An urban transportation system is a messy, hard-to-track thing.
Despite planning surveys and increasing data aggregation, it's hard for the people who run city transit to know precisely what is happening within their systems, quantitatively, and in formats that their employees can understand.
It was that realization that led former Googler Shiva Shivakumar and Balaji Prabhakar, a Stanford computer science professor, to found UrbanEngines, a company that uses math to infer the real-time state of a transit system merely from the people entering and exiting the system.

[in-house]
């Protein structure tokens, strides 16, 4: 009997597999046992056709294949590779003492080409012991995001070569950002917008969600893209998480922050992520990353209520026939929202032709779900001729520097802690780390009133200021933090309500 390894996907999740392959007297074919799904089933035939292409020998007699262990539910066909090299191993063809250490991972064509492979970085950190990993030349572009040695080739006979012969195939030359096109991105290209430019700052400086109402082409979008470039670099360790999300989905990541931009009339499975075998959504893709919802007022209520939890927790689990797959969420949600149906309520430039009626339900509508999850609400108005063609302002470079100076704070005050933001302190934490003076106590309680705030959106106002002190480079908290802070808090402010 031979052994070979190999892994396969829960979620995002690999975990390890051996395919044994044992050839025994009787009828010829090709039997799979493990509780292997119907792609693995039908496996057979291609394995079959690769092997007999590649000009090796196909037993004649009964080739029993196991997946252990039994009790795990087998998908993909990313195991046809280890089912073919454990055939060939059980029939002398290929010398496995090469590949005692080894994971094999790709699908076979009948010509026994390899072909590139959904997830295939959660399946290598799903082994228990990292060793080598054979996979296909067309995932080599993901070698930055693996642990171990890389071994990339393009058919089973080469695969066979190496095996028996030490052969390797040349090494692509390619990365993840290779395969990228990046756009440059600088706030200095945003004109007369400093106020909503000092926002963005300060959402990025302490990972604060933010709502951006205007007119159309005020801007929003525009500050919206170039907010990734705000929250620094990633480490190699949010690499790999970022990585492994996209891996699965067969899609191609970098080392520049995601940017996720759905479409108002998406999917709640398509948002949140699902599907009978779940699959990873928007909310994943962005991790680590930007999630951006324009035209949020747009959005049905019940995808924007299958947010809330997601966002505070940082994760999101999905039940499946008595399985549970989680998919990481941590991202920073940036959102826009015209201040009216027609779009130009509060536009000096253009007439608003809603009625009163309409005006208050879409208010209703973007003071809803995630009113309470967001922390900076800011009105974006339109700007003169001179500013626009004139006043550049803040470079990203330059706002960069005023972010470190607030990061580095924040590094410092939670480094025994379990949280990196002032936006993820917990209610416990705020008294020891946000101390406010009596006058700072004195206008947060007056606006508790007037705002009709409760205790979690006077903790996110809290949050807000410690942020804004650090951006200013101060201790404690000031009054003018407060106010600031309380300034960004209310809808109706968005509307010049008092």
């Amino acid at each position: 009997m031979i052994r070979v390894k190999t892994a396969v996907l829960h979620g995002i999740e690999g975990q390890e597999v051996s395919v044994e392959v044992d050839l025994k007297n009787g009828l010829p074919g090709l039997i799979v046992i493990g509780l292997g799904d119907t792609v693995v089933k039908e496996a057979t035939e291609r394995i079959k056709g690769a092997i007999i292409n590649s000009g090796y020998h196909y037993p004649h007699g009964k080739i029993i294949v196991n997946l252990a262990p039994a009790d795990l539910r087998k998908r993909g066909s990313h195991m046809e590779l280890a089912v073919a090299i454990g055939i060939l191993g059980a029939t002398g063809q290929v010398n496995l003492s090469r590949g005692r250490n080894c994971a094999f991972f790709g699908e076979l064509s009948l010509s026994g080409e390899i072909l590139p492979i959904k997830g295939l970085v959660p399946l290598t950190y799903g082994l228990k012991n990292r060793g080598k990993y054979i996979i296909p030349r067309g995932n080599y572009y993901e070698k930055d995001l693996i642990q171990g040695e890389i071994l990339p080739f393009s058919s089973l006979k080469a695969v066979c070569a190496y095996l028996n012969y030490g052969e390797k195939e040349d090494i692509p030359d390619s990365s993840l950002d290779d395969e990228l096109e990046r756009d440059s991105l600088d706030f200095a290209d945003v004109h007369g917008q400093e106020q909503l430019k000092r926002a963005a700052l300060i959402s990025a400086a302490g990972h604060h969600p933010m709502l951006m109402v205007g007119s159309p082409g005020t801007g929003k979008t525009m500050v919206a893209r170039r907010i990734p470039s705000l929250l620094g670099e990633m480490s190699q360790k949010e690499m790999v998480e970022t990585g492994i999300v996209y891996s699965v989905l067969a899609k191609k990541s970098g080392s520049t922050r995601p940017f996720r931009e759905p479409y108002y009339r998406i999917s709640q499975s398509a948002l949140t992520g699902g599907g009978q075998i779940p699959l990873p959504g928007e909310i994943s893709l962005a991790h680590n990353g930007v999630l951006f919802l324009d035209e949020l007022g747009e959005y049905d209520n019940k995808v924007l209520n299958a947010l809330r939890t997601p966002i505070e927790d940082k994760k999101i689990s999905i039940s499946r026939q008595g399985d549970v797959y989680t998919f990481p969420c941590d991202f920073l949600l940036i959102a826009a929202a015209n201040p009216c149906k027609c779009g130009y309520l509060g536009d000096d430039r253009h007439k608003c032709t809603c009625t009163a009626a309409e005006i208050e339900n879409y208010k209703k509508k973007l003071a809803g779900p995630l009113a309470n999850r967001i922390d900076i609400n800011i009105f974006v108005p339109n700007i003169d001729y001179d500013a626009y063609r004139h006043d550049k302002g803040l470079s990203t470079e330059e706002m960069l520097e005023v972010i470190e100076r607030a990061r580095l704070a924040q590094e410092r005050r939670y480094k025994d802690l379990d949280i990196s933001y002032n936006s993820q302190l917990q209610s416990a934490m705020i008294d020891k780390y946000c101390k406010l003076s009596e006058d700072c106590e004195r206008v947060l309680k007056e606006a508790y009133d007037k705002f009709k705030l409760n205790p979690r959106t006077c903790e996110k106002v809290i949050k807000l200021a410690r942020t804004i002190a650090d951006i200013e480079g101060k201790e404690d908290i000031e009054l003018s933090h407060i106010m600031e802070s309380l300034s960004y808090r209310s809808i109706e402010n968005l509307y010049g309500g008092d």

They suck in where and when people board transit, and they spit out what they're calling a digital replica of the city's transportation network.
If you grew up playing SimCity like I did, and you remember all the buses and trains moving to and fro: that's actually what this system outputs. And it does so with existing data that transportation agencies are already collecting.
The company launched this week with the announcement of first three "partner cities:" Sao Paolo, Singapore, and Washington, D.C.
I met up with the co-founders in San Francisco last week to learn how the system worked. (It was actually my second encounter with Prabhakar, who has been interested in using computer science to understand societal not social networks.)